Hisotic Tax Credits Ohio

BrainWave Prepares Documents for Clients and Client Vendors regarding Federal Processes, materials,  and Standards for Historic Preservation regarding commercial and residential structures:


Ohio Tax Credits

Historic Preservation Tax credits saves assets and helps communities build upon their unique historical strengths.

Federal Historic Tax Credit Rules Overview

Secretary of The Interior's Standards for Rehabilitation:

The Federal rules and suggested practices for a certified tax credit restoration are comprehensive and extensive. They guide rehabers through the enormous number of choices and options for the preservation of a properties original historic fabric. Correct selection of these options will determine a projects success in gaining the historic preservation tax credits. The following are excerpts from the Federal National Park Service website, and are a good starting point in understanding the more detailed information on the various websites which collectively constitute the rules governing the award of the tax credits.

"Rehabilitation projects must meet the following Standards to qualify as “certified rehabilitations” eligible for the 20% tax credit for historic preservation.

The Guidelines: Overview

The Standards are applied to projects in a reasonable manner, taking into consideration economic and technical feasibility.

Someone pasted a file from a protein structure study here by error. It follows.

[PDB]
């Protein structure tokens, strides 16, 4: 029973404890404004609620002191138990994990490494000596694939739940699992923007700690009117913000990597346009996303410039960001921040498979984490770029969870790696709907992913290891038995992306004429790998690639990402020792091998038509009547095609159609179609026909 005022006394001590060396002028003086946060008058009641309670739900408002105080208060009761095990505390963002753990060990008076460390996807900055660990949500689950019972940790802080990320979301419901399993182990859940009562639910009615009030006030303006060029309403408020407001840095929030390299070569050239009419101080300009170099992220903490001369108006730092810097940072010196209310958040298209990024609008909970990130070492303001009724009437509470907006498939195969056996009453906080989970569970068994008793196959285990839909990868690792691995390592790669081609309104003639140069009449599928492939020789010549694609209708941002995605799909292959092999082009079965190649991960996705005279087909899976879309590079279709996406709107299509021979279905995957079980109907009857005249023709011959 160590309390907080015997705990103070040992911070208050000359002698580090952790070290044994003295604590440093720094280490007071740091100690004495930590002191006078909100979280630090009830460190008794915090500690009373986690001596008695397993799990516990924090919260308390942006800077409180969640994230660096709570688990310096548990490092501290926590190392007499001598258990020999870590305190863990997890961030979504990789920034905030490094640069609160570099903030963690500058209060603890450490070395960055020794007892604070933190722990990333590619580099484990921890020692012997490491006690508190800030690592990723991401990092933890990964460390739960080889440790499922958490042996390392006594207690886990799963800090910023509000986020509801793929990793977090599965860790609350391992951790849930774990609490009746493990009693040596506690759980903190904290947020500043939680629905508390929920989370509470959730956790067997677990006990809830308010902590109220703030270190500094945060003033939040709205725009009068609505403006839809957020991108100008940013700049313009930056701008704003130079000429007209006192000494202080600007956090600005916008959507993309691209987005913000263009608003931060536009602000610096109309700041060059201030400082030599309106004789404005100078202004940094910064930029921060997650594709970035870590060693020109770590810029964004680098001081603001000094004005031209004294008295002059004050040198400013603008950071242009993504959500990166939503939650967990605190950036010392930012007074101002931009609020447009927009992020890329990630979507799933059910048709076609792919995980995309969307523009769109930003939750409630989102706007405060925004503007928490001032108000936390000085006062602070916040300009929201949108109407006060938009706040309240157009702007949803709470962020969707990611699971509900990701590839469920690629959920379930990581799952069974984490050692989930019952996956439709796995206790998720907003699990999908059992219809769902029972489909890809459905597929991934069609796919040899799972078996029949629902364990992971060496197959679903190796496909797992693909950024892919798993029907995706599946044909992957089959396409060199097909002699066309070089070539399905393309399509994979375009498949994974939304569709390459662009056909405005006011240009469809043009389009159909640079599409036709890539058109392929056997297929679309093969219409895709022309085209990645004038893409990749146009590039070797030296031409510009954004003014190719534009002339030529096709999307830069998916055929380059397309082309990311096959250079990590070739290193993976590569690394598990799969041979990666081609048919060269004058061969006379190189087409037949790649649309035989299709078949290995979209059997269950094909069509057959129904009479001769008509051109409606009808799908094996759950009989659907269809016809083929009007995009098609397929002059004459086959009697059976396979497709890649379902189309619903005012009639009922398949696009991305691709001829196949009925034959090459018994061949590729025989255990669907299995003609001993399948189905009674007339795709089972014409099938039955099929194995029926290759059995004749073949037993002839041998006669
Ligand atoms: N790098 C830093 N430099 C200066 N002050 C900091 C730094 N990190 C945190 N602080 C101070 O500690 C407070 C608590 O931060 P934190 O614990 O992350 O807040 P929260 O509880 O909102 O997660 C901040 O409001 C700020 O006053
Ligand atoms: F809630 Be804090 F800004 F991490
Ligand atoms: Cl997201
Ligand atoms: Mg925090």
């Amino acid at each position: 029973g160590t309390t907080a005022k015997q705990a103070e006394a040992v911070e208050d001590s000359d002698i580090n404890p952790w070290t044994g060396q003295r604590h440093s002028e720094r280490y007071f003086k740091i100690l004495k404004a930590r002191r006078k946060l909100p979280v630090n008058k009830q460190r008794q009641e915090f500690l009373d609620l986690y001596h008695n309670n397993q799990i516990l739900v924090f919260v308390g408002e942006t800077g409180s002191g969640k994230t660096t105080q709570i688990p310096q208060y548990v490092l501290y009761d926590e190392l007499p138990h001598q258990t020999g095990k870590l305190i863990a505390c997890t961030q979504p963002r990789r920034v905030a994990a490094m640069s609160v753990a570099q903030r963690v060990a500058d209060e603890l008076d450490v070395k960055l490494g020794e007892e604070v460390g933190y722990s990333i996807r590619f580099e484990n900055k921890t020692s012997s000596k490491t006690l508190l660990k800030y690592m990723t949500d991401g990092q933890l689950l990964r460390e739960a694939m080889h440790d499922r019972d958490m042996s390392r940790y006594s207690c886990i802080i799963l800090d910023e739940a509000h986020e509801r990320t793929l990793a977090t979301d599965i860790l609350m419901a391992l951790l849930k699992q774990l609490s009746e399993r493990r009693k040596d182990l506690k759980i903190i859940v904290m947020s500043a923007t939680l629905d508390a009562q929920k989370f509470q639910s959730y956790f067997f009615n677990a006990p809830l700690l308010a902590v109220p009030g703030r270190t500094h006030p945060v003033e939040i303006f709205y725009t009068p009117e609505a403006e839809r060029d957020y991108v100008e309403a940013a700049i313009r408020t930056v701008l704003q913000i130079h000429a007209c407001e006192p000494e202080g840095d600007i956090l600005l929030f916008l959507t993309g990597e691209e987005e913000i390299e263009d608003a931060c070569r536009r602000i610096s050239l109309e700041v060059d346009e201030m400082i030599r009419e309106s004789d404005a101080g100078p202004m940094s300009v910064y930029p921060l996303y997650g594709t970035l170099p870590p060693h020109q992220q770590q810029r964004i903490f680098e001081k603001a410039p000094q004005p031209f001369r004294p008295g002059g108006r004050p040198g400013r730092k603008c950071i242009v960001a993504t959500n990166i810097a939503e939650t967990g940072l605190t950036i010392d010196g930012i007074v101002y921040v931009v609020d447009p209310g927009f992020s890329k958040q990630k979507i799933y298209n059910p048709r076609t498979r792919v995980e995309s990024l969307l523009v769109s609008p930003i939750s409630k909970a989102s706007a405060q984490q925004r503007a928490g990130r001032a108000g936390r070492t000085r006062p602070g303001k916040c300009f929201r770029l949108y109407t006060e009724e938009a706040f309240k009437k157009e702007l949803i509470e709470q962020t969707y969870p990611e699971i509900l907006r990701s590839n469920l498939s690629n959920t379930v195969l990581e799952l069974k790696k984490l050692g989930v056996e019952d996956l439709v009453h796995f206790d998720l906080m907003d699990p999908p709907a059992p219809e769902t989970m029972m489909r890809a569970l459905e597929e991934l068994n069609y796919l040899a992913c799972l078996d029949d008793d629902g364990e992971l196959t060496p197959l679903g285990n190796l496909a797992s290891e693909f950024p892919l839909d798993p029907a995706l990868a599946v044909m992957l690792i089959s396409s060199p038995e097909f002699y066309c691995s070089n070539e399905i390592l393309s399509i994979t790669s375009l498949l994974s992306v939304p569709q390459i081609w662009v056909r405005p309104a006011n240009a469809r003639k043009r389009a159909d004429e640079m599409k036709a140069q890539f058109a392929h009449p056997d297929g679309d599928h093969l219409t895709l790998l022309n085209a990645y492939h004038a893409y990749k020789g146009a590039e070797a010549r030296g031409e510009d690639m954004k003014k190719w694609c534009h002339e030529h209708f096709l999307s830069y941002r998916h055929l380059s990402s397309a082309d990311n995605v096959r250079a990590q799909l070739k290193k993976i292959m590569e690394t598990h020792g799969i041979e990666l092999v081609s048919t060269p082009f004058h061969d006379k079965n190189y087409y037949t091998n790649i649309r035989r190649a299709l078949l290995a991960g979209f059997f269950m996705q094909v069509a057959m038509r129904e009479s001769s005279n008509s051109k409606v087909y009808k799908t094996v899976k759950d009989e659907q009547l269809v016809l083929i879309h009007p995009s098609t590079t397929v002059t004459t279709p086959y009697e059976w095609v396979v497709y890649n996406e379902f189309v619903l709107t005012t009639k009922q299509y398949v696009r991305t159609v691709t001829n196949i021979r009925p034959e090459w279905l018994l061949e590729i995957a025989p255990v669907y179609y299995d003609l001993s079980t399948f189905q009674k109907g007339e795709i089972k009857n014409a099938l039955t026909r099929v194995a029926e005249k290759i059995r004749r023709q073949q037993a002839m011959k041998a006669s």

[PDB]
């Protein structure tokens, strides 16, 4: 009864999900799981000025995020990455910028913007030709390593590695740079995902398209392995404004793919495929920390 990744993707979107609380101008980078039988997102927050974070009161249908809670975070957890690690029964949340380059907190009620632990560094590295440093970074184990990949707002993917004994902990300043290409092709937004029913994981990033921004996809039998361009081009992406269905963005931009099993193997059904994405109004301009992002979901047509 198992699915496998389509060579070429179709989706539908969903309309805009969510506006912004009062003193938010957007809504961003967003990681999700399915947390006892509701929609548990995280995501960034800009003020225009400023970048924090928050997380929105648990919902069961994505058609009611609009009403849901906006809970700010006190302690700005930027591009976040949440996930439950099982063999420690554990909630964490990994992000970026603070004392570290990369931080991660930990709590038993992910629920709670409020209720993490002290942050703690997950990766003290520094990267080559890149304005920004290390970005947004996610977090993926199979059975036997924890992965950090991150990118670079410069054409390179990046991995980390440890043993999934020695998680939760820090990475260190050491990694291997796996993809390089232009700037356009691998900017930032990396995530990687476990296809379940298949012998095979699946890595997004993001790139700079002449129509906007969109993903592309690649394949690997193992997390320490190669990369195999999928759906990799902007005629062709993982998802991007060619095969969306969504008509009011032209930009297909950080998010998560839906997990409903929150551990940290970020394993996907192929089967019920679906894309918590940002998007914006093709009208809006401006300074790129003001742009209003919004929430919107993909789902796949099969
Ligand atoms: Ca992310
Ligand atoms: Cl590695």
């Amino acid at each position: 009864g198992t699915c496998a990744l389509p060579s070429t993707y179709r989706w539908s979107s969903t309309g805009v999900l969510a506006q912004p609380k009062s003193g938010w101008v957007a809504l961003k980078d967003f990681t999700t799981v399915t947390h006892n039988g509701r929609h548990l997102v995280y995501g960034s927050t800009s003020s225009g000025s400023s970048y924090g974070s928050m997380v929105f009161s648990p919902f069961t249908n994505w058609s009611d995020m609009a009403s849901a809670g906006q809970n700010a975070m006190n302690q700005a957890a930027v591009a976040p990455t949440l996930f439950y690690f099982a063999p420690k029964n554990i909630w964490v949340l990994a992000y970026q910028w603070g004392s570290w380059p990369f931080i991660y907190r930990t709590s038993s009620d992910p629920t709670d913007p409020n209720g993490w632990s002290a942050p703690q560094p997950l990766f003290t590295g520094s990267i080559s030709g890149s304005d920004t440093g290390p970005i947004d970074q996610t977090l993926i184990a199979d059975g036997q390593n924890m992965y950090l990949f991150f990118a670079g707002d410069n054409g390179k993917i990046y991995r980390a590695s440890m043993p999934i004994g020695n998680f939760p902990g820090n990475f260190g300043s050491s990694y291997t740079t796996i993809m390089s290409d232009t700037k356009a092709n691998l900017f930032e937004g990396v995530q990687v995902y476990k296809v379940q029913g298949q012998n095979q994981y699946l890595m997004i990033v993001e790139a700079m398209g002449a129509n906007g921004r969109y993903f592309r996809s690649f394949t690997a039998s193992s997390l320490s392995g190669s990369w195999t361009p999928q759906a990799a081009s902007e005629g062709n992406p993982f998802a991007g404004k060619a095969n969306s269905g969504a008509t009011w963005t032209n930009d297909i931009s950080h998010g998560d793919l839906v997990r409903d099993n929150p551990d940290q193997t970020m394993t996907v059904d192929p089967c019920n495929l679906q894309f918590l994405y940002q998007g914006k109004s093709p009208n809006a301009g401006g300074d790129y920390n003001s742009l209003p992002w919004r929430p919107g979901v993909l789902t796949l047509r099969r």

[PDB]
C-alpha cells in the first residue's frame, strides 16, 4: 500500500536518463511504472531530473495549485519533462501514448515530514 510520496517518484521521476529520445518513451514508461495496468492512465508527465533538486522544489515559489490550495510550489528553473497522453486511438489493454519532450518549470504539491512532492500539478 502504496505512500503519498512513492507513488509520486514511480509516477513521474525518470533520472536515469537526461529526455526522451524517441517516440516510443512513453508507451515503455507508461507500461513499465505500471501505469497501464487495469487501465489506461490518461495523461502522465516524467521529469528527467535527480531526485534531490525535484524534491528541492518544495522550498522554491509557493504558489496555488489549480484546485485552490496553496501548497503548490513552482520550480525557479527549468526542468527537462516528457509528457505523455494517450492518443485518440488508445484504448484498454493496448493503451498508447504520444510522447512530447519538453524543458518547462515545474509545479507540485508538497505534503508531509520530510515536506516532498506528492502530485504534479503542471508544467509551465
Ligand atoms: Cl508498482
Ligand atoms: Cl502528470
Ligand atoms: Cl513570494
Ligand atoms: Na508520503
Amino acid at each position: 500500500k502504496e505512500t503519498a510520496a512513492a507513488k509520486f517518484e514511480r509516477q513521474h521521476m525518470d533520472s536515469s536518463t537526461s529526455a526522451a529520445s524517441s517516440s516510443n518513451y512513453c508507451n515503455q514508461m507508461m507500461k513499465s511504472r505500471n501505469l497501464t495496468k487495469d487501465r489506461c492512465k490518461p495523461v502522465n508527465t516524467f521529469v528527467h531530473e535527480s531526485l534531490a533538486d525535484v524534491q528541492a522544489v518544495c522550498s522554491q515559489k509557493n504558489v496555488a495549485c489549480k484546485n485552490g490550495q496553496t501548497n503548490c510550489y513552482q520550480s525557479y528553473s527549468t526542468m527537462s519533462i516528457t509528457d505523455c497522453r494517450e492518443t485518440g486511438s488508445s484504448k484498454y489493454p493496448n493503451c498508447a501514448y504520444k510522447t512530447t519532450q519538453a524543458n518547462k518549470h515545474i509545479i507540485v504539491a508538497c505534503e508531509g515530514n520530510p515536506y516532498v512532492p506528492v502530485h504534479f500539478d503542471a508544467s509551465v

1. A property shall be used for its historic purpose or be placed in a new use that requires minimal change to the defining characteristics of the building and its site and environment.
  2. The historic character of a property shall be retained and preserved. The removal of historic materials or alteration of features and spaces that characterize a property shall be avoided.
  3. Each property shall be recognized as a physical record of its time, place, and use. Changes that create a false sense of historical development, such as adding conjectural features or architectural elements from other buildings, shall not be undertaken.
  4. Most properties change over time; those changes that have acquired historic significance in their own right shall be retained and preserved.
  5. Distinctive features, finishes, and construction techniques or examples of craftsmanship that characterize a historic property shall be preserved.